One of the most intriguing pitchers was the 6’8”, 240 lb Hawtin Buchanan from Biloxi HS in Mississippi. Already signed with Mississippi, Buchanan is unusually coordinated for such a big kid and has both a good delivery and a loose arm. He can repeat his slots. Sunday, Buchanan threw 88-90 MPH with four-seam action on his fastball. Buchanan’s curve has a slow spin right now, but I think his over-the-top slot will eventually allow him to put a harder snap on it. Buchanan is a kid who might look a whole lot different come spring, it’s not hard to see him throwing in the mid-90s one day.
In terms of workout tools, there were few if any who showed better than Tyler Greene from Roswell High School in suburban Atlanta. Greene, who has committed to Georgia, showed raw power in batting practice and a strong arm in pregame; both tools project to above average as the 6’2”, 175 shortstop fills out. Greene also ran a blazing laser-timed 6.37 60 yard-dash.
The tools don’t quite play out as well in game action, but they are an indication of his upside. Greene’s home-to-first times were right around average (4.3) on my watch and his lateral agility at short was a little below by major league standards. Greene has an uppercut in his swing that leaves him vulnerable low in the zone against big league-type stuff. He’s not a finished product (who is in high school?), but he’ll get long looks and could become an early pick next June.
Lufkin (TX) High’s Chris McFarland rivals Greene on tools aside from his arm, which is below-average right now. McFarland’s speed seems more field-friendly; he ran a 6.54 laser-timed 60 yard-dash and matched it with a home-to-first time of 3.96 seconds on a “jail break”. His quick hands generate bat-speed and McFarland also showed some bat-head manipulation ability at the plate. I graded out his range, hands, and actions as major league shortstop quality, though his arm speaks more for second base. The outfield is another attractive option.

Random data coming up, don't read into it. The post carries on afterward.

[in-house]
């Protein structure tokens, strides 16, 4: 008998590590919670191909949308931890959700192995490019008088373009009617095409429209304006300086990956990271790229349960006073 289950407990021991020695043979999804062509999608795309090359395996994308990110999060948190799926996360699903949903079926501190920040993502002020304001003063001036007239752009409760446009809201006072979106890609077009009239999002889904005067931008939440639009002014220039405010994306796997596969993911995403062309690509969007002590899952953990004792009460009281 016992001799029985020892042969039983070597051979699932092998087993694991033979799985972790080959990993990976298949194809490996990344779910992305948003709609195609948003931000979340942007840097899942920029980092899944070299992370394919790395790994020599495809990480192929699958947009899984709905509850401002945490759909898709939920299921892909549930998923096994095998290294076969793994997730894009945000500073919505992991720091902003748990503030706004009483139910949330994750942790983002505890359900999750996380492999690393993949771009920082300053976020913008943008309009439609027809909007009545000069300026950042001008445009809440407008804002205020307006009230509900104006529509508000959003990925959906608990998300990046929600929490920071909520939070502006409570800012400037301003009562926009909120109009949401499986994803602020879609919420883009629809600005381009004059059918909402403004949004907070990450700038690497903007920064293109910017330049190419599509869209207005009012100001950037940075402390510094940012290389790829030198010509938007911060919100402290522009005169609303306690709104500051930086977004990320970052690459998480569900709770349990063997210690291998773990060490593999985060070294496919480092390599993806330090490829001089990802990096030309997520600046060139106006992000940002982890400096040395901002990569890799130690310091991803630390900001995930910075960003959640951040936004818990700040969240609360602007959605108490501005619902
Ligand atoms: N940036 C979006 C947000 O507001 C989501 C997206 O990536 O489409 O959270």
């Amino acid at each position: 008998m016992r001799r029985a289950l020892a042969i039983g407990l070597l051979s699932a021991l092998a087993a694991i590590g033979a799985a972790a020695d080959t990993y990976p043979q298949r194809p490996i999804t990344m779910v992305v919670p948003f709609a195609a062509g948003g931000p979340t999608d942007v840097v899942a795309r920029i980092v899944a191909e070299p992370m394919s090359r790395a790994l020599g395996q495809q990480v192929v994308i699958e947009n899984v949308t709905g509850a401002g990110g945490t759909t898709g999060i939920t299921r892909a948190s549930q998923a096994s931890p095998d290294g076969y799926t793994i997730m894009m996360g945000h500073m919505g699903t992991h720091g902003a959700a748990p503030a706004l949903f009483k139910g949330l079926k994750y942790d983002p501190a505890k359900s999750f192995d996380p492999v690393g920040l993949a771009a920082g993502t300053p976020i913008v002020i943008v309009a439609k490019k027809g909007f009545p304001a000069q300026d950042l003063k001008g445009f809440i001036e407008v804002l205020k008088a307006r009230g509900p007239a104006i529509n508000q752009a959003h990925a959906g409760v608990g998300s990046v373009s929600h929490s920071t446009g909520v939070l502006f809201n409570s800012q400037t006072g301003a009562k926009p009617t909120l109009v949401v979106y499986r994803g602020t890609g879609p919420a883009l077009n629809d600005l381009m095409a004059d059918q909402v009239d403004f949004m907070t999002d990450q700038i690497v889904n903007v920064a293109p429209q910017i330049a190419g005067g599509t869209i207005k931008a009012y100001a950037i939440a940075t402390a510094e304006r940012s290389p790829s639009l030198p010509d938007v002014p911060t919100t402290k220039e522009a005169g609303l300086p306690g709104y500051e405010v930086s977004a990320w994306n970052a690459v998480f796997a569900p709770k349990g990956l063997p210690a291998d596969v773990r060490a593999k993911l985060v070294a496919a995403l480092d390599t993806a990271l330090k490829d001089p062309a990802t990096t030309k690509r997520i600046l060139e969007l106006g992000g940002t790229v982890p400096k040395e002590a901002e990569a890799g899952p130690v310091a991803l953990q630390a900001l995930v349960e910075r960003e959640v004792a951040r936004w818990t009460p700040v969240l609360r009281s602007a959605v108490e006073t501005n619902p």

One of the very best pure hitters at the event was a young man who listed himself only as a lefthanded pitcher in the program. But Billy Flamion from Central Catholic HS in Modesto, California, rates as an even better hitter than hurler for me.
Flamion showed a short stroke with big league bat-speed from the left side during batting practice, then proved he could make adjustments and smoke hits to all fields during the game. Flamion can hit an 88-90 MPH fastball with wood so easily now that I think he’ll one day crush the mid-90s heaters as well. At 5’11”, 175 lbs (by my eye), Flamion doesn’t have a big frame to project on but he will get stronger. He showed about average speed and outfield agility and an arm that projects to average. Flamion threw high-80s on the mound with everything working, including a curve that could become big league average down the line. He’s a two-way player at just about any D1 program, but I feel he’s a better pro prospect as an outfielder right now. Lefthanded pitchers are hard to come by, but so are pure hitters who might be able to move quick!
The four day event has now come to a completion, but our coverage will continue with rankings of the PG National’s Top Prospects. Check back for more over the next few days.
And then on Wednesday, I’ll be in Cary, North Carolina to watch the USA Baseball Tournament of Stars, featuring even more 2011 draft-eligible prospects. Many of the same players here in St. Petersburg will also make the trip, allowing me an even longer look at the nation’s premier prospects.